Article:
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TV Faculty Member Steve Voorhees Presents
Media Analysis of Presidential Debates at D.C. Conference


West Windsor, N.J. – On August 10, Associate Professor Steve Voorhees (Television and Digital Film) presented a paper at the Association for Education in Journalism and Mass Communication (AEJMC) conference in Washington, D.C.  The title of his research was “CNN’s coverage of the 2012 Presidential Debates: Balanced or liberally biased?”

In his paper abstract, Voorhees explains: “Following the 2012 presidential election season, conservatives charged cable news networks CNN and MSNBC as being liberally biased in their news coverage.  While MSNBC openly acknowledges its progressive leanings, CNN has maintained a commitment to balanced journalism.  This study conducted a comparative rhetorical and semiotic analysis of both networks’ coverage following the three highly watched presidential debates to see if CNN held to its balanced commitments.  Results indicated a wide separation between the two networks, with CNN at times being too balanced in their coverage.”

Associate Professor Steve Voorhees is pictured at the AEJMC conference in Washington, D.C. In his display, he outlines his research on 2012's presidential debate coverage by CNN and MSNBC.

Voorhees notes that his conclusion stemmed from particular segments where CNN equally represented each candidate without taking “expected coverage” into consideration.  (Expected coverage means that balanced journalism need not always be simply counting the number of appearances or mentions of each candidate, but rather takes into consideration the context of events.)  As part of its debate coverage, CNN produced a segment called “Reality Check,” where they examined candidates’ claims and proved them true or false.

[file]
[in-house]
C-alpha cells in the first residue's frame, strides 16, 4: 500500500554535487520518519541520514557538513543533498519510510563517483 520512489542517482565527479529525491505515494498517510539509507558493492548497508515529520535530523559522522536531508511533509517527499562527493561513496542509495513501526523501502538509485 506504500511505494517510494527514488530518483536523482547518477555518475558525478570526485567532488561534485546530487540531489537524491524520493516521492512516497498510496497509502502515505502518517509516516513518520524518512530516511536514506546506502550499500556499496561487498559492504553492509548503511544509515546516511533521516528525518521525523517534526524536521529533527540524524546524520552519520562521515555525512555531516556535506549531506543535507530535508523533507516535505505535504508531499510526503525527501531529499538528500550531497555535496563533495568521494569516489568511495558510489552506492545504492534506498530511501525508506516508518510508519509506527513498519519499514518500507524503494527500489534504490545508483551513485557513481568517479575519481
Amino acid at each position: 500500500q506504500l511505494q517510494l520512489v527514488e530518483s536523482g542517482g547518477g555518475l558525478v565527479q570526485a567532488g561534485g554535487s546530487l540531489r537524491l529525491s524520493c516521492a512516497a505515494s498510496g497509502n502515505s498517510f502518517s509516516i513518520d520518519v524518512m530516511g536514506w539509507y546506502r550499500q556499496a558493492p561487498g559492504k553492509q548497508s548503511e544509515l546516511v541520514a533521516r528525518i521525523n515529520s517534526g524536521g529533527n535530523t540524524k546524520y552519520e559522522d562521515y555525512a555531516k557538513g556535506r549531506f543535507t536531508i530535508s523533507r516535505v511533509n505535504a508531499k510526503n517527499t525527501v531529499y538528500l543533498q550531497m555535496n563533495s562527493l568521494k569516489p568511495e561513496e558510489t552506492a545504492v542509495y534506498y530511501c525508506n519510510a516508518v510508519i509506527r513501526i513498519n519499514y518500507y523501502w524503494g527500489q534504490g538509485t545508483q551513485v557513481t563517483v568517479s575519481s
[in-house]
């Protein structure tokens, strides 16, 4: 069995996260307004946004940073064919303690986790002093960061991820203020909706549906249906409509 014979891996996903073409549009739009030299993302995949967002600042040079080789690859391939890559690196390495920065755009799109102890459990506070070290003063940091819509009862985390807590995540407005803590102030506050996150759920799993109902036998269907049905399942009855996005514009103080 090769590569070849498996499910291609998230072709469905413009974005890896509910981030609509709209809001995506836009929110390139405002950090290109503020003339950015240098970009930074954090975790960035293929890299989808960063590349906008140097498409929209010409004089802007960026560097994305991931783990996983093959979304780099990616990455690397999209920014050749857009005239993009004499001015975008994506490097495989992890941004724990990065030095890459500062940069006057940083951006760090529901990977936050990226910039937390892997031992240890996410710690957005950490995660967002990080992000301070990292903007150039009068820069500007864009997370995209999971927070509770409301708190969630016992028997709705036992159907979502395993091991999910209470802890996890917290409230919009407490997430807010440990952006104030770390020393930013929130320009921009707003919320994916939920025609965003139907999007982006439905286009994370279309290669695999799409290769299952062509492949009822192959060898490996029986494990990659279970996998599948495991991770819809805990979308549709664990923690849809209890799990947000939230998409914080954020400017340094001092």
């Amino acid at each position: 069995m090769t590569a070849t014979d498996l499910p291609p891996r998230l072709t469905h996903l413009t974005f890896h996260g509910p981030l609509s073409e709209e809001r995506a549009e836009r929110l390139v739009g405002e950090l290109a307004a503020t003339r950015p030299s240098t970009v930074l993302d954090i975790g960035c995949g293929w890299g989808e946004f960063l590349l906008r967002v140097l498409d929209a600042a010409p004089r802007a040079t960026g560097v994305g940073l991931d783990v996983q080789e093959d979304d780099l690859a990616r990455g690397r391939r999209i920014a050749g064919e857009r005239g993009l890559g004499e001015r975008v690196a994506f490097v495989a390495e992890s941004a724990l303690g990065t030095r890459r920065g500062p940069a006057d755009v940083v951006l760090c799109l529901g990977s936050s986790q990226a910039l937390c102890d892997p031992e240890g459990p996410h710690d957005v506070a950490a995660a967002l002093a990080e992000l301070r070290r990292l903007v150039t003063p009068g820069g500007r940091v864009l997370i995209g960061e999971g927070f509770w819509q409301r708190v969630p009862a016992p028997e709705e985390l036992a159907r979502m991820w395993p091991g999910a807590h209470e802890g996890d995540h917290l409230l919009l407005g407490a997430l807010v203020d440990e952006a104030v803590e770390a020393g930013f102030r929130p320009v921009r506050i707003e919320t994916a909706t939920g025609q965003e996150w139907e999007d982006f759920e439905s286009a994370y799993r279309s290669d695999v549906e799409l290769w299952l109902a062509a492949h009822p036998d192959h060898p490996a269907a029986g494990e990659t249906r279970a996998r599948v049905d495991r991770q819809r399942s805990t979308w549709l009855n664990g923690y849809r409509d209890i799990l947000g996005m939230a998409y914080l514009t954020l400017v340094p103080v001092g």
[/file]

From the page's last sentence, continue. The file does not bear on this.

“Not only did CNN not reveal the process by which they decided to analyze certain claims, but the network also proved each candidate right and wrong an equal number of times each night,” Voorhees said.  “Thus, I argue the network was too balanced with these segments because viewers will never know which candidate was actually more truthful during the debates.”

Voorhees, who completed his research as part of his doctoral studies at Rutgers University, presented the paper in a poster session where attendees interested in his topic could approach him and discuss his research.  He reports that the conference drew a large national crowd and he was kept busy speaking with professors, graduate students, and industry professionals about his study. 

AEJMC is an international nonprofit organization of more than 3,700 educators, students, and practitioners from around the globe. Founded in 1912, it is the oldest and largest alliance of journalism and mass communication educators and administrators at the college level. 

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